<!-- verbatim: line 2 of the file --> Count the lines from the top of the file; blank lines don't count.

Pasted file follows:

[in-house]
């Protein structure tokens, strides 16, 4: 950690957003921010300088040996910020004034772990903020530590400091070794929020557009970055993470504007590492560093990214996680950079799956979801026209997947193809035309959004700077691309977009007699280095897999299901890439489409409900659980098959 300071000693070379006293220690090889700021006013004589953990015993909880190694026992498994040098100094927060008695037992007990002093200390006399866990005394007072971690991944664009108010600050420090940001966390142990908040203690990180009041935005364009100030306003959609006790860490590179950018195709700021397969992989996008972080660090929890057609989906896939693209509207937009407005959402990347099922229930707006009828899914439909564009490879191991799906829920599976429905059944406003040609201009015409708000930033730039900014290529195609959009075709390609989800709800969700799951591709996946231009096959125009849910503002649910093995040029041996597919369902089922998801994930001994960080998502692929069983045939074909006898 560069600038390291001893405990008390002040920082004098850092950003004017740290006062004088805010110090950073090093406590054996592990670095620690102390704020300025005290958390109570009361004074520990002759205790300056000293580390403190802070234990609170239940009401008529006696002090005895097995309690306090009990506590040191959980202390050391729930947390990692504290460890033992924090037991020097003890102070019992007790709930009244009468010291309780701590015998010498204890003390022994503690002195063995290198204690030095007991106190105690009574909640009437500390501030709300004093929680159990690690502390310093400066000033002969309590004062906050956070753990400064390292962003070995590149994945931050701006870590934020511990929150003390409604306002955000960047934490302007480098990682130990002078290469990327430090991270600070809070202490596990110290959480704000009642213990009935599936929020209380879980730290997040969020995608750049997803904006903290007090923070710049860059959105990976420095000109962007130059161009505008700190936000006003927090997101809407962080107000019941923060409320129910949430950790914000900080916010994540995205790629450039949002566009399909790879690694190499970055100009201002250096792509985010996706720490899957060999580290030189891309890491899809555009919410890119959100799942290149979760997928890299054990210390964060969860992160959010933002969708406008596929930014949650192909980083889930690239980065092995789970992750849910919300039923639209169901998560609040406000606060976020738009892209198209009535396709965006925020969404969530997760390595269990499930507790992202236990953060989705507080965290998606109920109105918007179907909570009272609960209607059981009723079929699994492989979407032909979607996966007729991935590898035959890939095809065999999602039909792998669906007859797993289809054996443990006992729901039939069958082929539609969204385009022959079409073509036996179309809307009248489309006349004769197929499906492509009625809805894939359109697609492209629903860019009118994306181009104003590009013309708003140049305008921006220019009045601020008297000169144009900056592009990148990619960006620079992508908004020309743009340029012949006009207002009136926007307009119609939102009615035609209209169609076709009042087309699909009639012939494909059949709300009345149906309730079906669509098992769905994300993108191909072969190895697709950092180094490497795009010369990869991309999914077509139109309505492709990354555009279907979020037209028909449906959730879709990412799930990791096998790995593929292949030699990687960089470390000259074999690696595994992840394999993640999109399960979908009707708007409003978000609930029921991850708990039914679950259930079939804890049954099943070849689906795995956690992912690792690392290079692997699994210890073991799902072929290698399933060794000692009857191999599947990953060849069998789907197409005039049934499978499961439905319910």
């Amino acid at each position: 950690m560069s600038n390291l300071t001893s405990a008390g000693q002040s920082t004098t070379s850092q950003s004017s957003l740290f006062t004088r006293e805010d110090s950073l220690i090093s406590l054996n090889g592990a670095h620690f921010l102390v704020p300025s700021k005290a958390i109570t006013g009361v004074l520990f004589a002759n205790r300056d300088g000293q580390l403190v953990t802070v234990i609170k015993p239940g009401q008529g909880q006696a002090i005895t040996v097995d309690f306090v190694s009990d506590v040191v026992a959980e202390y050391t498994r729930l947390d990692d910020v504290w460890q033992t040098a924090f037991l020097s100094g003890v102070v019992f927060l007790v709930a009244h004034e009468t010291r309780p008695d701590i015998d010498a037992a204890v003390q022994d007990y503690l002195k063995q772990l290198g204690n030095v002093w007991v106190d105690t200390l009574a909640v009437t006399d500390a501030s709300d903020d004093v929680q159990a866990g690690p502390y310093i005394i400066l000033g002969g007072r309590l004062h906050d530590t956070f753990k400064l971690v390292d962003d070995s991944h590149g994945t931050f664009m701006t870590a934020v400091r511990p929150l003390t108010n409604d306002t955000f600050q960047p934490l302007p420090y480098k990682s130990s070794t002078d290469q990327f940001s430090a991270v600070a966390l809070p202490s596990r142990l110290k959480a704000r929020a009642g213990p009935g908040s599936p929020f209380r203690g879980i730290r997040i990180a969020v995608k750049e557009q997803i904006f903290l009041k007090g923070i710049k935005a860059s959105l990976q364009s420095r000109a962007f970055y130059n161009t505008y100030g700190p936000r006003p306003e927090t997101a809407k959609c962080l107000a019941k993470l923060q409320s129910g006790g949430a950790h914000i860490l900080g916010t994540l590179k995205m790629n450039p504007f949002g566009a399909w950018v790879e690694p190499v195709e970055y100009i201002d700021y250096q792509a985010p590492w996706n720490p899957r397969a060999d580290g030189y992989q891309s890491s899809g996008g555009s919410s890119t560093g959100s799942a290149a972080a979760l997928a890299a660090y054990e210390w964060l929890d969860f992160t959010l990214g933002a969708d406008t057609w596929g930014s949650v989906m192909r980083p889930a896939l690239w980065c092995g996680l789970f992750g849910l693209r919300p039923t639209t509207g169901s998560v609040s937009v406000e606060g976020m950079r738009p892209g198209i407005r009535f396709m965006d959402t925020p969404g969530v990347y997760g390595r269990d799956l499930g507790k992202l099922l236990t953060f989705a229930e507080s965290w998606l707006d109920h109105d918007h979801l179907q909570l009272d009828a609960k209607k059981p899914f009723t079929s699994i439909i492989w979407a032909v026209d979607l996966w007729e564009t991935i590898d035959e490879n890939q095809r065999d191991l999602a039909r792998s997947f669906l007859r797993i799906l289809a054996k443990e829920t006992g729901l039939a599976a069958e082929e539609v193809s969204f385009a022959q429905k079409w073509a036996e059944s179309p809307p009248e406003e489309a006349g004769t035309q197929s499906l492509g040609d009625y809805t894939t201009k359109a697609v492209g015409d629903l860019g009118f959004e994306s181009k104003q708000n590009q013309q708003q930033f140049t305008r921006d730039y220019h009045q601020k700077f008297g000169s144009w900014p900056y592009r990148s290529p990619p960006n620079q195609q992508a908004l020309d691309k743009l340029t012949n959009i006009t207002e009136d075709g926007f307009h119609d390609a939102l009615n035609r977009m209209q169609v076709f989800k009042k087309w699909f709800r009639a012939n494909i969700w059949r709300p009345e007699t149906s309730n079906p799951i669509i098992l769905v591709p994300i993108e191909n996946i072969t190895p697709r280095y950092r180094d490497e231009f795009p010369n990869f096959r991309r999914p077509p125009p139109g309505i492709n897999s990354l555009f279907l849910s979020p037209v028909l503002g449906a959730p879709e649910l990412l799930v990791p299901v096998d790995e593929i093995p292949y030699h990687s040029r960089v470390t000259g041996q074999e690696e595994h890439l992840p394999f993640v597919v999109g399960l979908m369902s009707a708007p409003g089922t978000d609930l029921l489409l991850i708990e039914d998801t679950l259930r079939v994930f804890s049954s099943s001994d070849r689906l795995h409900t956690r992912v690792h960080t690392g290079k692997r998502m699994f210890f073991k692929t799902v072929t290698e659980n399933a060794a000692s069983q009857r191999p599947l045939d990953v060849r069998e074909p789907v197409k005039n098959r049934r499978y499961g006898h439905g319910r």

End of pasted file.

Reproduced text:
């Protein structure tokens, strides 16, 4: 950690957003921010300088040996910020004034772990903020530590400091070794929020557009970055993470504007590492560093990214996680950079799956979801026209997947193809035309959004700077691309977009007699280095897999299901890439489409409900659980098959 300071000693070379006293220690090889700021006013004589953990015993909880190694026992498994040098100094927060008695037992007990002093200390006399866990005394007072971690991944664009108010600050420090940001966390142990908040203690990180009041935005364009100030306003959609006790860490590179950018195709700021397969992989996008972080660090929890057609989906896939693209509207937009407005959402990347099922229930707006009828899914439909564009490879191991799906829920599976429905059944406003040609201009015409708000930033730039900014290529195609959009075709390609989800709800969700799951591709996946231009096959125009849910503002649910093995040029041996597919369902089922998801994930001994960080998502692929069983045939074909006898 560069600038390291001893405990008390002040920082004098850092950003004017740290006062004088805010110090950073090093406590054996592990670095620690102390704020300025005290958390109570009361004074520990002759205790300056000293580390403190802070234990609170239940009401008529006696002090005895097995309690306090009990506590040191959980202390050391729930947390990692504290460890033992924090037991020097003890102070019992007790709930009244009468010291309780701590015998010498204890003390022994503690002195063995290198204690030095007991106190105690009574909640009437500390501030709300004093929680159990690690502390310093400066000033002969309590004062906050956070753990400064390292962003070995590149994945931050701006870590934020511990929150003390409604306002955000960047934490302007480098990682130990002078290469990327430090991270600070809070202490596990110290959480704000009642213990009935599936929020209380879980730290997040969020995608750049997803904006903290007090923070710049860059959105990976420095000109962007130059161009505008700190936000006003927090997101809407962080107000019941923060409320129910949430950790914000900080916010994540995205790629450039949002566009399909790879690694190499970055100009201002250096792509985010996706720490899957060999580290030189891309890491899809555009919410890119959100799942290149979760997928890299054990210390964060969860992160959010933002969708406008596929930014949650192909980083889930690239980065092995789970992750849910919300039923639209169901998560609040406000606060976020738009892209198209009535396709965006925020969404969530997760390595269990499930507790992202236990953060989705507080965290998606109920109105918007179907909570009272609960209607059981009723079929699994492989979407032909979607996966007729991935590898035959890939095809065999999602039909792998669906007859797993289809054996443990006992729901039939069958082929539609969204385009022959079409073509036996179309809307009248489309006349004769197929499906492509009625809805894939359109697609492209629903860019009118994306181009104003590009013309708003140049305008921006220019009045601020008297000169144009900056592009990148990619960006620079992508908004020309743009340029012949006009207002009136926007307009119609939102009615035609209209169609076709009042087309699909009639012939494909059949709300009345149906309730079906669509098992769905994300993108191909072969190895697709950092180094490497795009010369990869991309999914077509139109309505492709990354555009279907979020037209028909449906959730879709990412799930990791096998790995593929292949030699990687960089470390000259074999690696595994992840394999993640999109399960979908009707708007409003978000609930029921991850708990039914679950259930079939804890049954099943070849689906795995956690992912690792690392290079692997699994210890073991799902072929290698399933060794000692009857191999599947990953060849069998789907197409005039049934499978499961439905319910």